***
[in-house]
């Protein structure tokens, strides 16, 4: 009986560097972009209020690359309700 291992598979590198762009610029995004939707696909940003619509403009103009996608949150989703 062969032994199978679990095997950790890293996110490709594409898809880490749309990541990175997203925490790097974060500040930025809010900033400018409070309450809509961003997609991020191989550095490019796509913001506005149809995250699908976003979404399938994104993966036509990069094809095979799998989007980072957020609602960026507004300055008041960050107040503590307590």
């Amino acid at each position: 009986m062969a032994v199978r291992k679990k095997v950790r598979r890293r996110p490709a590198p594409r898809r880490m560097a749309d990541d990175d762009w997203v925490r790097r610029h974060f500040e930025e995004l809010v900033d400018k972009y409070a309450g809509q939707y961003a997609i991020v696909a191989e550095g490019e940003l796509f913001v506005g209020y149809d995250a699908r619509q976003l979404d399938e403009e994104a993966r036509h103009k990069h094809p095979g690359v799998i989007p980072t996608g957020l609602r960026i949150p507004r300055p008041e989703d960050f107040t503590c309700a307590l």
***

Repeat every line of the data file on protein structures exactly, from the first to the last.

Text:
[in-house]
């Protein structure tokens, strides 16, 4: 009986560097972009209020690359309700 291992598979590198762009610029995004939707696909940003619509403009103009996608949150989703 062969032994199978679990095997950790890293996110490709594409898809880490749309990541990175997203925490790097974060500040930025809010900033400018409070309450809509961003997609991020191989550095490019796509913001506005149809995250699908976003979404399938994104993966036509990069094809095979799998989007980072957020609602960026507004300055008041960050107040503590307590």
């Amino acid at each position: 009986m062969a032994v199978r291992k679990k095997v950790r598979r890293r996110p490709a590198p594409r898809r880490m560097a749309d990541d990175d762009w997203v925490r790097r610029h974060f500040e930025e995004l809010v900033d400018k972009y409070a309450g809509q939707y961003a997609i991020v696909a191989e550095g490019e940003l796509f913001v506005g209020y149809d995250a699908r619509q976003l979404d399938e403009e994104a993966r036509h103009k990069h094809p095979g690359v799998i989007p980072t996608g957020l609602r960026i949150p507004r300055p008041e989703d960050f107040t503590c309700a307590l």